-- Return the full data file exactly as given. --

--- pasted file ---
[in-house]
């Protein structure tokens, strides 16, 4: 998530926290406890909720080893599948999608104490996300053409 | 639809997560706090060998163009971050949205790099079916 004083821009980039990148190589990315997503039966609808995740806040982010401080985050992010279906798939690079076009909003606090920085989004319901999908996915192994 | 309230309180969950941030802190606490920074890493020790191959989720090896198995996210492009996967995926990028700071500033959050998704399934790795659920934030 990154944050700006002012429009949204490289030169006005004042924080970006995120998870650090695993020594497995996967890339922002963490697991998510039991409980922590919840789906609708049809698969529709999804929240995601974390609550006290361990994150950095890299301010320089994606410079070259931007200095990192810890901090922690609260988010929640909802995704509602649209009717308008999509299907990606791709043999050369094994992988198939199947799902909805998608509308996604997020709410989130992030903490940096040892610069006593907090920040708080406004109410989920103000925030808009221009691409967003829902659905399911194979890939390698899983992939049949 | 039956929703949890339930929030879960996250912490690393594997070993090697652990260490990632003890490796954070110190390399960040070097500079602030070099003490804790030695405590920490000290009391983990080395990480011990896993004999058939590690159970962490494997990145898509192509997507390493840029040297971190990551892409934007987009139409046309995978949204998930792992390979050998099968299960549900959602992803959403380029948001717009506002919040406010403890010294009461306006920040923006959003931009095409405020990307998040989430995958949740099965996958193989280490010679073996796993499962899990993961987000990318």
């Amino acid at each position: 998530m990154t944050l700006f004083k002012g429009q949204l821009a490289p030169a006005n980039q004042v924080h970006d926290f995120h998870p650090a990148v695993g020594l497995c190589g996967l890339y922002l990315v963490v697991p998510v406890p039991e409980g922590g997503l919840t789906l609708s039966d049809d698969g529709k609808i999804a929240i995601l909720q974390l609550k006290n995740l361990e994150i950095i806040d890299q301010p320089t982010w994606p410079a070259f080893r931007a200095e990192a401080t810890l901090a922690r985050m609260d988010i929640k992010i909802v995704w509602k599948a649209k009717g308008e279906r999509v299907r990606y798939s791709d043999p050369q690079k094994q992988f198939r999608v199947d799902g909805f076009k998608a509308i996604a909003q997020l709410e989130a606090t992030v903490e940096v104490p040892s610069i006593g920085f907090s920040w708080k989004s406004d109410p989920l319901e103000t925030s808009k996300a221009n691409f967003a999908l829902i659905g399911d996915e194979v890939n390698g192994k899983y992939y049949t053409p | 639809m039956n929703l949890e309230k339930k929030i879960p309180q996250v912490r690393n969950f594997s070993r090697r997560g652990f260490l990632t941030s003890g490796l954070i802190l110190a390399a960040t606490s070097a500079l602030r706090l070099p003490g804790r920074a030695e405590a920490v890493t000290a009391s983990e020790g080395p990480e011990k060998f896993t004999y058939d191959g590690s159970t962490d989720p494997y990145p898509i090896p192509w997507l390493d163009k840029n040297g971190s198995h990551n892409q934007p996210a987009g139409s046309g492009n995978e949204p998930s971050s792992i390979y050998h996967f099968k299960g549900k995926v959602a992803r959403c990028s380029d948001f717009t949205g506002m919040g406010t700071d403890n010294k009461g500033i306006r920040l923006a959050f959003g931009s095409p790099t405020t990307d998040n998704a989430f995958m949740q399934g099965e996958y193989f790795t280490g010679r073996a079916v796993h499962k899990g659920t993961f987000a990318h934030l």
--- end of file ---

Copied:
[in-house]
């Protein structure tokens, strides 16, 4: 998530926290406890909720080893599948999608104490996300053409 | 639809997560706090060998163009971050949205790099079916 004083821009980039990148190589990315997503039966609808995740806040982010401080985050992010279906798939690079076009909003606090920085989004319901999908996915192994 | 309230309180969950941030802190606490920074890493020790191959989720090896198995996210492009996967995926990028700071500033959050998704399934790795659920934030 990154944050700006002012429009949204490289030169006005004042924080970006995120998870650090695993020594497995996967890339922002963490697991998510039991409980922590919840789906609708049809698969529709999804929240995601974390609550006290361990994150950095890299301010320089994606410079070259931007200095990192810890901090922690609260988010929640909802995704509602649209009717308008999509299907990606791709043999050369094994992988198939199947799902909805998608509308996604997020709410989130992030903490940096040892610069006593907090920040708080406004109410989920103000925030808009221009691409967003829902659905399911194979890939390698899983992939049949 | 039956929703949890339930929030879960996250912490690393594997070993090697652990260490990632003890490796954070110190390399960040070097500079602030070099003490804790030695405590920490000290009391983990080395990480011990896993004999058939590690159970962490494997990145898509192509997507390493840029040297971190990551892409934007987009139409046309995978949204998930792992390979050998099968299960549900959602992803959403380029948001717009506002919040406010403890010294009461306006920040923006959003931009095409405020990307998040989430995958949740099965996958193989280490010679073996796993499962899990993961987000990318």
């Amino acid at each position: 998530m990154t944050l700006f004083k002012g429009q949204l821009a490289p030169a006005n980039q004042v924080h970006d926290f995120h998870p650090a990148v695993g020594l497995c190589g996967l890339y922002l990315v963490v697991p998510v406890p039991e409980g922590g997503l919840t789906l609708s039966d049809d698969g529709k609808i999804a929240i995601l909720q974390l609550k006290n995740l361990e994150i950095i806040d890299q301010p320089t982010w994606p410079a070259f080893r931007a200095e990192a401080t810890l901090a922690r985050m609260d988010i929640k992010i909802v995704w509602k599948a649209k009717g308008e279906r999509v299907r990606y798939s791709d043999p050369q690079k094994q992988f198939r999608v199947d799902g909805f076009k998608a509308i996604a909003q997020l709410e989130a606090t992030v903490e940096v104490p040892s610069i006593g920085f907090s920040w708080k989004s406004d109410p989920l319901e103000t925030s808009k996300a221009n691409f967003a999908l829902i659905g399911d996915e194979v890939n390698g192994k899983y992939y049949t053409p | 639809m039956n929703l949890e309230k339930k929030i879960p309180q996250v912490r690393n969950f594997s070993r090697r997560g652990f260490l990632t941030s003890g490796l954070i802190l110190a390399a960040t606490s070097a500079l602030r706090l070099p003490g804790r920074a030695e405590a920490v890493t000290a009391s983990e020790g080395p990480e011990k060998f896993t004999y058939d191959g590690s159970t962490d989720p494997y990145p898509i090896p192509w997507l390493d163009k840029n040297g971190s198995h990551n892409q934007p996210a987009g139409s046309g492009n995978e949204p998930s971050s792992i390979y050998h996967f099968k299960g549900k995926v959602a992803r959403c990028s380029d948001f717009t949205g506002m919040g406010t700071d403890n010294k009461g500033i306006r920040l923006a959050f959003g931009s095409p790099t405020t990307d998040n998704a989430f995958m949740q399934g099965e996958y193989f790795t280490g010679r073996a079916v796993h499962k899990g659920t993961f987000a990318h934030l």